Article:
Calling all romantic-comedy and tear-jerker lovers! Five Feet Apart is for you! With a very ‘When Harry met Sally’ style romance and filled with beautiful, albeit, sad moments. Five Feet Apart is a gorgeous YA novel, with similar aspects to John Greens’ The Fault in Our Stars.
A review of The A to Z of Normal by Helen Barbour
The A to Z of Normal, by British author Helen Barbour, is a “relationship novel,” but has more to say than a romance, or a “chick lit” book. Readers like to learn while being entertained, and in this novel, Ms. Barbour gently educates us about Obsessive-Compulsive Disorder and deserves praise for recognizing the dramatic potential in a subject seldom-explored in fiction.
A review of Memory Painter by Gwendolyn Womack
Despite all that, the author makes the story come together and the book is a light fun summer read, especially for those who like dabbling in reincarnation stories. Being a historical fantasy with a spiritual sub-plot the story also brings past social mores, politics, and people from far-flung places to life, as the reader and protagonists rush about from ancient Egypt, through Russia, to other parts unknown.
A review of Finding Love by Carolyn Martinez
Martinez’ new book, Finding Love Again, is another book full of stories about people who have made a go of love on their second or more attempts. Though the stories are presented without too much editorial interruption, Martinez provides a kind of cumulative wisdom as the book progresses, building up to practical tips to go along with such a wealth of anecdotal advice that it’s hard not to feel like it’s entirely possible to find true love, at any age.
A review of The Seacrest by Aaron Paul Lazar
I think it’s probably fair to say that Aaron Paul Lazar is one of the most readable of authors. His books are engaging, warm, and moving in a way that, if it’s a tad old-fashioned, still retains a modern sensibility and drama that comes from the real issues the work tends to address. I’ve been reading his mysteries for a long time now, and as someone who doesn’t tend to like genre novels, have always been drawn in by the way the plot is shaped by a deep sense of character development.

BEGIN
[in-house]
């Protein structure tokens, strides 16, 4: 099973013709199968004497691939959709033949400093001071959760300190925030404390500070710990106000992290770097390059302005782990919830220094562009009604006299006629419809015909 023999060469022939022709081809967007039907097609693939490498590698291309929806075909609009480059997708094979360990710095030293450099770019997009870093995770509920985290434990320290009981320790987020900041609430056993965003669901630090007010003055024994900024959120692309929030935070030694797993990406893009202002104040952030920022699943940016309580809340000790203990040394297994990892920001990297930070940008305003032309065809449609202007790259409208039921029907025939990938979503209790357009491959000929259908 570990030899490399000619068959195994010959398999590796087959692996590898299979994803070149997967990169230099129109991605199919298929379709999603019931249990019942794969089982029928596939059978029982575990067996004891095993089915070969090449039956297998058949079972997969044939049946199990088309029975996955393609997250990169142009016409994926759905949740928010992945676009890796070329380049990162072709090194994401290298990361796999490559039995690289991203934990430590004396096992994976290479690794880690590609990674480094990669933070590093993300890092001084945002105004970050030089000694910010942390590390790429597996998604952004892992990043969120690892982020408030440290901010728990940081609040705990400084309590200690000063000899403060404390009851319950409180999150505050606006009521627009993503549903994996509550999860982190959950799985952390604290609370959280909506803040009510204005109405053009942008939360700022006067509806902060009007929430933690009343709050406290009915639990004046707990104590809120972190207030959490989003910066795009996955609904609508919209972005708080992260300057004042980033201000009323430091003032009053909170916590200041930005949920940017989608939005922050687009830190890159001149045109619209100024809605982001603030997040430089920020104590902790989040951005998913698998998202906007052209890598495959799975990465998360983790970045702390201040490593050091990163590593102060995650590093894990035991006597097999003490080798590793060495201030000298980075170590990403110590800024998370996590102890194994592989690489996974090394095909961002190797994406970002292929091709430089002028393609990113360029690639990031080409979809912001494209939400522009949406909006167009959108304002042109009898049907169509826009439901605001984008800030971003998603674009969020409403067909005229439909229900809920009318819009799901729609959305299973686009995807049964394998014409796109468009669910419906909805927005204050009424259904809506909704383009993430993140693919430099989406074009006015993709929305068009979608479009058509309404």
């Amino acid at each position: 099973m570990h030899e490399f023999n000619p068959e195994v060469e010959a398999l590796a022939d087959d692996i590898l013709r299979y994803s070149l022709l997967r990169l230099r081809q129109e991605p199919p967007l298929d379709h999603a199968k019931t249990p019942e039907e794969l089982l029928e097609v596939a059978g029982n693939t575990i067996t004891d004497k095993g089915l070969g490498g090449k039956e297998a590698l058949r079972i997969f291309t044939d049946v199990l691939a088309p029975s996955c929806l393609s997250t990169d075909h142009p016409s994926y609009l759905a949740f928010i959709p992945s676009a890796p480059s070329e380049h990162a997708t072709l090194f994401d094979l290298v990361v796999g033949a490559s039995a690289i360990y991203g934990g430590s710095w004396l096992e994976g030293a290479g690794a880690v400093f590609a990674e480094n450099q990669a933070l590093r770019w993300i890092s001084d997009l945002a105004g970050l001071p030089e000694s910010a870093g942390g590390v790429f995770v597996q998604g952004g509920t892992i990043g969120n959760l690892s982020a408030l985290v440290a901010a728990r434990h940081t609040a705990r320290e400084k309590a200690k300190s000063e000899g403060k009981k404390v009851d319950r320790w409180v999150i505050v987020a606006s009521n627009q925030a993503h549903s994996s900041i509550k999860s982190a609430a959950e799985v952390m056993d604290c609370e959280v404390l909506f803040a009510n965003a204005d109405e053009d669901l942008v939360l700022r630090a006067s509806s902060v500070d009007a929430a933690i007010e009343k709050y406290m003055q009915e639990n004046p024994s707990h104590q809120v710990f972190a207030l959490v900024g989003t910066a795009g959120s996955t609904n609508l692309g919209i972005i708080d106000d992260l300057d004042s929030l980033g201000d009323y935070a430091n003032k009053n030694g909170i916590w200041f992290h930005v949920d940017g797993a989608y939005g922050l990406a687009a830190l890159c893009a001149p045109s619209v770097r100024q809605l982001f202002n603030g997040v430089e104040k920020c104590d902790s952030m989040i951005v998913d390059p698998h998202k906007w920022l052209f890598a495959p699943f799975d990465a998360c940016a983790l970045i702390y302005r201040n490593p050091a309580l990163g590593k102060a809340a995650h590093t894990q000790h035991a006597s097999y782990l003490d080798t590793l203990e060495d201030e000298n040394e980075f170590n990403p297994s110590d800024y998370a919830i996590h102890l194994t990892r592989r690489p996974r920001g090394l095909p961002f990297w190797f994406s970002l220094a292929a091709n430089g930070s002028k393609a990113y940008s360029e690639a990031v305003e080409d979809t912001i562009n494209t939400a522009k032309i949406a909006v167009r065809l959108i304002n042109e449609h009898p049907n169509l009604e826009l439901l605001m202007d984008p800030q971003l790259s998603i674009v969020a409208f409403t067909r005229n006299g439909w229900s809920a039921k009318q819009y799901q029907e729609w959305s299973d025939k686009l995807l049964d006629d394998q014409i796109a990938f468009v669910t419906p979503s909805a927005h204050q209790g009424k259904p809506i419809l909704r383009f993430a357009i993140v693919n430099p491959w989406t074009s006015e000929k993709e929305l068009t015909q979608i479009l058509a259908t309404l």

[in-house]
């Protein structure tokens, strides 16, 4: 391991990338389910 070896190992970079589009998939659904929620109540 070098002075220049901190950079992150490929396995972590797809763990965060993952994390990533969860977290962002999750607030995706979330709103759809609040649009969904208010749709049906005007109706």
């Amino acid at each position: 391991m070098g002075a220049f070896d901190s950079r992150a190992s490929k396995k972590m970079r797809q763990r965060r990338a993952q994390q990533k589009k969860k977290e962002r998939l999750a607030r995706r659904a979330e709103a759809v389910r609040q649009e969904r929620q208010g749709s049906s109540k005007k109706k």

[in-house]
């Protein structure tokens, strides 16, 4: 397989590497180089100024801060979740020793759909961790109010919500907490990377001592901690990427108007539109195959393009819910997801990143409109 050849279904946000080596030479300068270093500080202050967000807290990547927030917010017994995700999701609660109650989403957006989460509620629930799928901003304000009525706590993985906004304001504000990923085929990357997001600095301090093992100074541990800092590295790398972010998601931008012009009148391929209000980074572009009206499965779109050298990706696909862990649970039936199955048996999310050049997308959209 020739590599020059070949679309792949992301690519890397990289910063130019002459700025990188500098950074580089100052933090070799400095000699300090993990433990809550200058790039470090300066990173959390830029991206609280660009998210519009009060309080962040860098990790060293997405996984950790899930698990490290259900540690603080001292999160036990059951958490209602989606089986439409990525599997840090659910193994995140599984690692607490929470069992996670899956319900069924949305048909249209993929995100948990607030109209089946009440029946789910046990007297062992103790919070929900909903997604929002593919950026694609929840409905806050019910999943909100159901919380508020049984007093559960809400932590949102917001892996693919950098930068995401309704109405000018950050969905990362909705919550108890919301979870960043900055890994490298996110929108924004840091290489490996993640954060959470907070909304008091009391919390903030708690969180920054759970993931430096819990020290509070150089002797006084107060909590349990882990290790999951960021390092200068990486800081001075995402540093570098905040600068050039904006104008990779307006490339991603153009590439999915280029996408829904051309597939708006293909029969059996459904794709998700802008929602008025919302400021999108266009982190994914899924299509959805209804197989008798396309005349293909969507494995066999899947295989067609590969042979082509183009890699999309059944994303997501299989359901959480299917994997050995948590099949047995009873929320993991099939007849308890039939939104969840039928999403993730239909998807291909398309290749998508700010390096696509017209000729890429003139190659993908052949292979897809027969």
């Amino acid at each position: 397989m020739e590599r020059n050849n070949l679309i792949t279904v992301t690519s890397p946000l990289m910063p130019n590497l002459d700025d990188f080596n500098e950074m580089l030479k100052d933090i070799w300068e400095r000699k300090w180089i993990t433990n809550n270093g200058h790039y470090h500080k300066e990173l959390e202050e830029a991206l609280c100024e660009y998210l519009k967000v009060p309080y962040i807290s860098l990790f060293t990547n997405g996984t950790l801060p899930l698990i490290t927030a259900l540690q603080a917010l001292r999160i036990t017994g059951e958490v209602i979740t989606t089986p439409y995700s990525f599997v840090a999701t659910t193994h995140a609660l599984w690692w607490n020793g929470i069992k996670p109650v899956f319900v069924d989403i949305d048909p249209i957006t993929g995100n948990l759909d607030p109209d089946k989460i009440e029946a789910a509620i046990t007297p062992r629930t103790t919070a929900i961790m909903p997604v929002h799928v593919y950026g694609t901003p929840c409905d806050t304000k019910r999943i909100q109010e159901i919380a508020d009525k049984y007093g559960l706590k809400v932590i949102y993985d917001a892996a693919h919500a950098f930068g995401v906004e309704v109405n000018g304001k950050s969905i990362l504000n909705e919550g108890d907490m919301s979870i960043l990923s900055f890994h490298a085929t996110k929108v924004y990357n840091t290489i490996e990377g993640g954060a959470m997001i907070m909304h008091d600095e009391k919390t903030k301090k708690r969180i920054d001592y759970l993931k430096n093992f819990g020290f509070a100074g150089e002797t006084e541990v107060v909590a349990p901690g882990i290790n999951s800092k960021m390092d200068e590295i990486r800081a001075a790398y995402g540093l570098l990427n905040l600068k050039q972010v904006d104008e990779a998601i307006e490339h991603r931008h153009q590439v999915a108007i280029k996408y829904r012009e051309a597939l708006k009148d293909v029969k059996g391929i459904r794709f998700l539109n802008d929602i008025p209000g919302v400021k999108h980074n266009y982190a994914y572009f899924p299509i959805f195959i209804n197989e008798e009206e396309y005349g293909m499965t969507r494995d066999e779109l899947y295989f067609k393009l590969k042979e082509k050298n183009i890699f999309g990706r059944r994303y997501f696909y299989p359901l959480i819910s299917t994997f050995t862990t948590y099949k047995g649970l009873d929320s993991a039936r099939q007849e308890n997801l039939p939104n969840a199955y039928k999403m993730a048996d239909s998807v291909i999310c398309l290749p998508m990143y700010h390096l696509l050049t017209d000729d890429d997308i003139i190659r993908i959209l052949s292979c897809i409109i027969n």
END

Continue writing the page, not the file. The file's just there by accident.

Interview with Tim Smith
The author of Warning Shot talks about his novel, how he became a writer, his style, his themes, his challenges, his writing process, his characters, his mentors, his new project, and lots more.
A review of Blackmoore by Julianne Donaldson
Ms. Donaldson employs the English language like a conductor of a symphony brings a collection of musical instruments to life through the artful direction of the musicians. She is the rare author who can invoke a scene with just the right amount of description, enthralling us with her vivid and poetic world.
A review of The Bookman’s Tale by Charlie Lovett
Peter’s healing develops naturally through the chapters, and ultimately makes The Bookman’s Tale an immensely satisfying and pleasurable read that combines a range of genres and above all else, celebrates the beauty and wonder of the literary word.